Grape phylloxera (Daktulosphaira vitifoliae) is one of the world’s most damaging grapevine pests and is therefore an important biosecurity issue for the Australian viticulture industry.
Phylloxera is a small (<1 mm long) aphidlike insect. In Australia it lives and feeds exclusively on the roots of grapevines and occasionally in distinctive galls on grapevine leaves.
Phylloxera originates from eastern North America, where it lives on a range of native grapevine species. However, the insect is now present in most of the world’s viticultural regions, originally as a result of the movement of phylloxera infested grapevine planting material in the late 1800’s. European grapevines (Vitis vinifera) have little or no tolerance to phylloxera feeding and almost always die.
Phylloxera sucks sap from vine root tissue, which leads to the development of yellow, fleshy galls (nodosities) on young non-lignified feeder roots, and brown galls (tuberosities) on older lignified storage roots. Feeding by phylloxera over several years leads to the death of fibrous feeder roots, cracking of older storage roots and secondary root necrosis due to entry of fungal pathogens from the soil. Infested vines gradually lose vigour, turn yellow and become stunted, with new shoots failing to emerge. It can result in the gradual death of the vine.
Phylloxera was first detected in Australia, in Geelong, Victoria in 1877. Today, it is confined to a few areas in Victoria and NSW.
In Victoria, the Phylloxera Infested Zones (PIZ) include: Maroondah; Whitebridge; the North East PIZ; Mooroopna; Nagambie and Upton.
In NSW, there is the Sydney region PIZ (counties of Cumberland and Camden) and the Albury–Corowa PIZ.
Phylloxera has previously been detected in Queensland, however it has not been detected since 1967. Other states and territories of Australia, including the ACT, Tasmania, central inland Queensland, Northern Territory, South Australia and Western Australia are considered Phylloxera Exclusion Zones (PEZ).
To prevent the spread of phylloxera from infested areas, each state and territory has legislation and associated regulations which restrict or prohibit the movement of ‘phylloxera risk vectors’ – ie things that could carry phylloxera. This includes grapevine material, grape products and vineyard or winery equipment and machinery.
Each state and territory has slightly different legislation. Anyone wishing to move any risk products between states and territories must comply with the legislation of the destination state or territory.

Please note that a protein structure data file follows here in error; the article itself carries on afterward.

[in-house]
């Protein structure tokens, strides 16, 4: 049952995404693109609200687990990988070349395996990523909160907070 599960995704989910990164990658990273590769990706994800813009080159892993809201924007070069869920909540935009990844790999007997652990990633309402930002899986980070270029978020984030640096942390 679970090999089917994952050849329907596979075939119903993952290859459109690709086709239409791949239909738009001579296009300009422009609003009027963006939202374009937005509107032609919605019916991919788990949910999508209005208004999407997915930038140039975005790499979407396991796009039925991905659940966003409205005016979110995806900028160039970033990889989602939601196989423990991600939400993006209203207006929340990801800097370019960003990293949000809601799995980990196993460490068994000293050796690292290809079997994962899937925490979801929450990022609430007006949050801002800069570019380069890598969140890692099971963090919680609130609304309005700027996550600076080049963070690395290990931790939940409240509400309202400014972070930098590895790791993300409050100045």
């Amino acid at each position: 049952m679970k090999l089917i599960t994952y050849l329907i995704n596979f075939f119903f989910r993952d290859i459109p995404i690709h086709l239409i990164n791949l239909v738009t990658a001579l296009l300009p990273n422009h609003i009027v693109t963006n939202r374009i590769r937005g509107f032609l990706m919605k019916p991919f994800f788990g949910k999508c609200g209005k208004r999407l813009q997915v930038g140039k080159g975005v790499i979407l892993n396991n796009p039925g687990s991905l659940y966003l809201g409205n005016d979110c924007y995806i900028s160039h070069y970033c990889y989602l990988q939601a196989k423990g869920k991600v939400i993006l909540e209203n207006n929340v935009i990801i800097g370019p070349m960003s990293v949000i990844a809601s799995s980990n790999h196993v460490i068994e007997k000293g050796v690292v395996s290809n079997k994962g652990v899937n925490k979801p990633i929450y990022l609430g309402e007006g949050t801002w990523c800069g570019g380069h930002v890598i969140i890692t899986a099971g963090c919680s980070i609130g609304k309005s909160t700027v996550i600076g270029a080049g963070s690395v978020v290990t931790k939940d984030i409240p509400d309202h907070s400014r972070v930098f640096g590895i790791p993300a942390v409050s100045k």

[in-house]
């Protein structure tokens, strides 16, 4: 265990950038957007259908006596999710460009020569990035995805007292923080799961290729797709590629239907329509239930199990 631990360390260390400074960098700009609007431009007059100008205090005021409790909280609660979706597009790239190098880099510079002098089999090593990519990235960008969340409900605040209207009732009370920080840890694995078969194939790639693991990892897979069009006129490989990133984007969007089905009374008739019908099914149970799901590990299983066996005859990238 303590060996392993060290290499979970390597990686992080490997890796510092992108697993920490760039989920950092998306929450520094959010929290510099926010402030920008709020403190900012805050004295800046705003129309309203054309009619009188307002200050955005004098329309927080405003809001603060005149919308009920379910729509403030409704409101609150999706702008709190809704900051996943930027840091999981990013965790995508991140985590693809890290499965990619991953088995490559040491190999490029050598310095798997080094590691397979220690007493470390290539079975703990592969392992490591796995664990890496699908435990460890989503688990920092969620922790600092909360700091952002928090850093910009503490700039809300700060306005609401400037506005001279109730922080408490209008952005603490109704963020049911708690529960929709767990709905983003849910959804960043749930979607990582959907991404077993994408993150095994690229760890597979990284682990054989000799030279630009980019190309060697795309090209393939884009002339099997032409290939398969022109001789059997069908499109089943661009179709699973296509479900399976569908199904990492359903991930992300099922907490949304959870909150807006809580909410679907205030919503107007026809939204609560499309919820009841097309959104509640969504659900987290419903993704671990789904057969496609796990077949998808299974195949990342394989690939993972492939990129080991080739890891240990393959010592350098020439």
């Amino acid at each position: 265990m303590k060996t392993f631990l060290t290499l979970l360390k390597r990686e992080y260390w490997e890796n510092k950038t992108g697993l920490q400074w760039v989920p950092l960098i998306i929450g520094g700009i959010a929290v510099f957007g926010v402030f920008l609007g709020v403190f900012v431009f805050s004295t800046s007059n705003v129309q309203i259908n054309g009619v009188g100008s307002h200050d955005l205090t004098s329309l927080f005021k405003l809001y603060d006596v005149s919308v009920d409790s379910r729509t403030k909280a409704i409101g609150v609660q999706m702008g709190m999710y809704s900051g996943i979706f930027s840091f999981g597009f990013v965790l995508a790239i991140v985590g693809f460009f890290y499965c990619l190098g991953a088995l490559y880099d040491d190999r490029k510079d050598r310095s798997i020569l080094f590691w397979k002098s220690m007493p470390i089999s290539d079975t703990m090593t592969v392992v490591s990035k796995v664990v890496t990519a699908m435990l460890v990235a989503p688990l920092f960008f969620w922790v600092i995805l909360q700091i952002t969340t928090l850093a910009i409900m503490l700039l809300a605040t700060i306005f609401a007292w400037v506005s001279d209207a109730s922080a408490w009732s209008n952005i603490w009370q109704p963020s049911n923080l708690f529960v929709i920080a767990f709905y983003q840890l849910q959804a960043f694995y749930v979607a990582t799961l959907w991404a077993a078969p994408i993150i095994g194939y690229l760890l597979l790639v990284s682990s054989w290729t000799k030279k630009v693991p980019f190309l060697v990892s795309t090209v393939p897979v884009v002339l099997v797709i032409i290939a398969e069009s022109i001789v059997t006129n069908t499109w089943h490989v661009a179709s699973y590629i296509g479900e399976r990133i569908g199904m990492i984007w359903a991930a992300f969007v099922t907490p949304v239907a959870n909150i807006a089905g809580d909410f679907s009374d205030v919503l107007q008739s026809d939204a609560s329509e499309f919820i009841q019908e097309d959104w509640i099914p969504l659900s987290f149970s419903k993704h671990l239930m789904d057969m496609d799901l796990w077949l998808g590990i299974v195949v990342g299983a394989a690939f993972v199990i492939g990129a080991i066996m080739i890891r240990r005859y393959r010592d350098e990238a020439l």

The National Vine Health Steering Committee developed the National Phylloxera Management Protocol (latest version endorsed October 2009). The protocol aims to reduce the risk of phylloxera spread, while at the same time providing a consistent, technically justified framework for the movement of grapevines, grapevine material and potentially contaminated items between grape growing regions of different phylloxera status. The end goal is for this national protocol to be expanded and accepted by all states and territories, as the basis from which consistent legislation and integrated regulations for the movement of phylloxera risk vectors are developed.
In 2012, the National Viticulture Biosecurity Committee was formed to update and implement the National Phylloxera Management Protocol, as well as many other biosecurity related viticulture industry issues. Membership of this committee includes representatives from the wine grape, table grape, dried fruit and nursery industries, as well as representatives from state and territory governments, the Australian Government and other industry organisations such as Plant Health Australia.
The value of good quality planting material to a vineyard cannot be overestimated. Quality vines and planting material are the foundation of a productive, economically viable vineyard. Well managed quality vines will establish quickly and consistently produce high quality fruit with minimum inputs. This results in even, long lived vineyards.
The following checklist is specifically relevant to your planting material and nursery providers to ensure that your property has the best protection against the introduction and spread of pests from new planting material. Identify the strengths and weaknesses of your planting material and nursery provider using the following self-assessment questions.
Best practice nursery provider checklist